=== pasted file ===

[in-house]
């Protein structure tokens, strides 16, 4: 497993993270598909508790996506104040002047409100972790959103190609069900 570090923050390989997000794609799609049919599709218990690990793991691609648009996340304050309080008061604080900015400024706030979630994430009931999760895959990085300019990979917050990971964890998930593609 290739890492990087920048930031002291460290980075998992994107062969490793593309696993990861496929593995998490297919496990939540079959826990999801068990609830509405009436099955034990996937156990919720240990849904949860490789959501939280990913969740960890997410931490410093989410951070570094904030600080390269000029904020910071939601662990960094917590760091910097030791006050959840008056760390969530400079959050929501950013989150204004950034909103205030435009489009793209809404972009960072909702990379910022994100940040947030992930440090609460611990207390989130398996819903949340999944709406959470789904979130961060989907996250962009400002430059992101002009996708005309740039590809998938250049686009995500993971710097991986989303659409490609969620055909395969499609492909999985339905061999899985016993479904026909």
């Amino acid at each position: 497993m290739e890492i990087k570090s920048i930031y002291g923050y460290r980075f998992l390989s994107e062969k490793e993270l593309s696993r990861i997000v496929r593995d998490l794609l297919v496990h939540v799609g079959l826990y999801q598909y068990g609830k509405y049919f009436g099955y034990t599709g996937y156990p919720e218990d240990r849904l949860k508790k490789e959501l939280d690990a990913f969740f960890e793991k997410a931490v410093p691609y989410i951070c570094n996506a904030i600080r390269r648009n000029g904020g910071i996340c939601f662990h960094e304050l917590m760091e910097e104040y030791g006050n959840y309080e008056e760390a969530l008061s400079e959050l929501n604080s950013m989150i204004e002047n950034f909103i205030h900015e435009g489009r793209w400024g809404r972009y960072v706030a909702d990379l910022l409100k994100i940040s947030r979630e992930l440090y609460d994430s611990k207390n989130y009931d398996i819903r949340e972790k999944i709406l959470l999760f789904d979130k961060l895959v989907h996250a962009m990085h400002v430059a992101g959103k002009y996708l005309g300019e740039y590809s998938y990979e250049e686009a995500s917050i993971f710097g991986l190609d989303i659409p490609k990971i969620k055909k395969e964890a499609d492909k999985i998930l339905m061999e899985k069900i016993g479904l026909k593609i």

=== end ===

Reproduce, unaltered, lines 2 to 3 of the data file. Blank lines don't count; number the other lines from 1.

């Protein structure tokens, strides 16, 4: 497993993270598909508790996506104040002047409100972790959103190609069900 570090923050390989997000794609799609049919599709218990690990793991691609648009996340304050309080008061604080900015400024706030979630994430009931999760895959990085300019990979917050990971964890998930593609 290739890492990087920048930031002291460290980075998992994107062969490793593309696993990861496929593995998490297919496990939540079959826990999801068990609830509405009436099955034990996937156990919720240990849904949860490789959501939280990913969740960890997410931490410093989410951070570094904030600080390269000029904020910071939601662990960094917590760091910097030791006050959840008056760390969530400079959050929501950013989150204004950034909103205030435009489009793209809404972009960072909702990379910022994100940040947030992930440090609460611990207390989130398996819903949340999944709406959470789904979130961060989907996250962009400002430059992101002009996708005309740039590809998938250049686009995500993971710097991986989303659409490609969620055909395969499609492909999985339905061999899985016993479904026909």
């Amino acid at each position: 497993m290739e890492i990087k570090s920048i930031y002291g923050y460290r980075f998992l390989s994107e062969k490793e993270l593309s696993r990861i997000v496929r593995d998490l794609l297919v496990h939540v799609g079959l826990y999801q598909y068990g609830k509405y049919f009436g099955y034990t599709g996937y156990p919720e218990d240990r849904l949860k508790k490789e959501l939280d690990a990913f969740f960890e793991k997410a931490v410093p691609y989410i951070c570094n996506a904030i600080r390269r648009n000029g904020g910071i996340c939601f662990h960094e304050l917590m760091e910097e104040y030791g006050n959840y309080e008056e760390a969530l008061s400079e959050l929501n604080s950013m989150i204004e002047n950034f909103i205030h900015e435009g489009r793209w400024g809404r972009y960072v706030a909702d990379l910022l409100k994100i940040s947030r979630e992930l440090y609460d994430s611990k207390n989130y009931d398996i819903r949340e972790k999944i709406l959470l999760f789904d979130k961060l895959v989907h996250a962009m990085h400002v430059a992101g959103k002009y996708l005309g300019e740039y590809s998938y990979e250049e686009a995500s917050i993971f710097g991986l190609d989303i659409p490609k990971i969620k055909k395969e964890a499609d492909k999985i998930l339905m061999e899985k069900i016993g479904l026909k593609i």